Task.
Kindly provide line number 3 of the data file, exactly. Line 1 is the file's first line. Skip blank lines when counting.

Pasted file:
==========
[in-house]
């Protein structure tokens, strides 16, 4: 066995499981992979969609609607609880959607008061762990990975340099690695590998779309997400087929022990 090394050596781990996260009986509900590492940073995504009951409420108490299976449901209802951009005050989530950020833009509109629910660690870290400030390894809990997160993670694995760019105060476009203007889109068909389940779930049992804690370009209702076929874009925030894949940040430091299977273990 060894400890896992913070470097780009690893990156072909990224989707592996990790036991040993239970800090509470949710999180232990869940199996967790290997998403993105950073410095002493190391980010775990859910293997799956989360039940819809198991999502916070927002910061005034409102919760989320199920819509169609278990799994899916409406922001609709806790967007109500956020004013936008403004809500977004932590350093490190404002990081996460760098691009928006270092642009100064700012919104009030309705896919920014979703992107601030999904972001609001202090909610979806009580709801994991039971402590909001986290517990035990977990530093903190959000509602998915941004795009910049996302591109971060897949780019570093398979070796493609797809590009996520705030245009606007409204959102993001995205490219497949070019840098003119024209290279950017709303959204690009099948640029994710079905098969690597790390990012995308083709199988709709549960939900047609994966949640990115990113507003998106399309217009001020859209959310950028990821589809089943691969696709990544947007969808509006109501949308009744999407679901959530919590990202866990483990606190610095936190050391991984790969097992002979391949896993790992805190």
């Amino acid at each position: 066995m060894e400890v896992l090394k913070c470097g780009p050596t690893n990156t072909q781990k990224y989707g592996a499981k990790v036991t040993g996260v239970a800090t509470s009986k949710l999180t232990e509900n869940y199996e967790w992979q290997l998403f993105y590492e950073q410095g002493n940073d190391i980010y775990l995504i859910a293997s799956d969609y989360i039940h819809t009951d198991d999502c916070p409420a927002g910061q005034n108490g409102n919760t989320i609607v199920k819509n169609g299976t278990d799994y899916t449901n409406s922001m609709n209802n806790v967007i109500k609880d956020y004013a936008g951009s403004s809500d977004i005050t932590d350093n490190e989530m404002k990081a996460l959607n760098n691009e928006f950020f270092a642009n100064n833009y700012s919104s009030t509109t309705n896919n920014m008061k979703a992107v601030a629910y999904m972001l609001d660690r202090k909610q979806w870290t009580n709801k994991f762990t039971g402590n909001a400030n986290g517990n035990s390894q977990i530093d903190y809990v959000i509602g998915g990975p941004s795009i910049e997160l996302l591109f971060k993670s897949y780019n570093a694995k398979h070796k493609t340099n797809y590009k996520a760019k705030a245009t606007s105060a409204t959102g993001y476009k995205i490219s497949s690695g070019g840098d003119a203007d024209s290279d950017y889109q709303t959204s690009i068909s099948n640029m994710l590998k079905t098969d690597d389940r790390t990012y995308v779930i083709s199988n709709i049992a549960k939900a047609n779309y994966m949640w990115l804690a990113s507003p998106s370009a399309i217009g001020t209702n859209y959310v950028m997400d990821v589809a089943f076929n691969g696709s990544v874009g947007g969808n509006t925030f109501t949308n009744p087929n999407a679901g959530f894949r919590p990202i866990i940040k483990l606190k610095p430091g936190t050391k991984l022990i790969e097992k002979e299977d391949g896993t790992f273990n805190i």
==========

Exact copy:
């Amino acid at each position: 066995m060894e400890v896992l090394k913070c470097g780009p050596t690893n990156t072909q781990k990224y989707g592996a499981k990790v036991t040993g996260v239970a800090t509470s009986k949710l999180t232990e509900n869940y199996e967790w992979q290997l998403f993105y590492e950073q410095g002493n940073d190391i980010y775990l995504i859910a293997s799956d969609y989360i039940h819809t009951d198991d999502c916070p409420a927002g910061q005034n108490g409102n919760t989320i609607v199920k819509n169609g299976t278990d799994y899916t449901n409406s922001m609709n209802n806790v967007i109500k609880d956020y004013a936008g951009s403004s809500d977004i005050t932590d350093n490190e989530m404002k990081a996460l959607n760098n691009e928006f950020f270092a642009n100064n833009y700012s919104s009030t509109t309705n896919n920014m008061k979703a992107v601030a629910y999904m972001l609001d660690r202090k909610q979806w870290t009580n709801k994991f762990t039971g402590n909001a400030n986290g517990n035990s390894q977990i530093d903190y809990v959000i509602g998915g990975p941004s795009i910049e997160l996302l591109f971060k993670s897949y780019n570093a694995k398979h070796k493609t340099n797809y590009k996520a760019k705030a245009t606007s105060a409204t959102g993001y476009k995205i490219s497949s690695g070019g840098d003119a203007d024209s290279d950017y889109q709303t959204s690009i068909s099948n640029m994710l590998k079905t098969d690597d389940r790390t990012y995308v779930i083709s199988n709709i049992a549960k939900a047609n779309y994966m949640w990115l804690a990113s507003p998106s370009a399309i217009g001020t209702n859209y959310v950028m997400d990821v589809a089943f076929n691969g696709s990544v874009g947007g969808n509006t925030f109501t949308n009744p087929n999407a679901g959530f894949r919590p990202i866990i940040k483990l606190k610095p430091g936190t050391k991984l022990i790969e097992k002979e299977d391949g896993t790992f273990n805190i």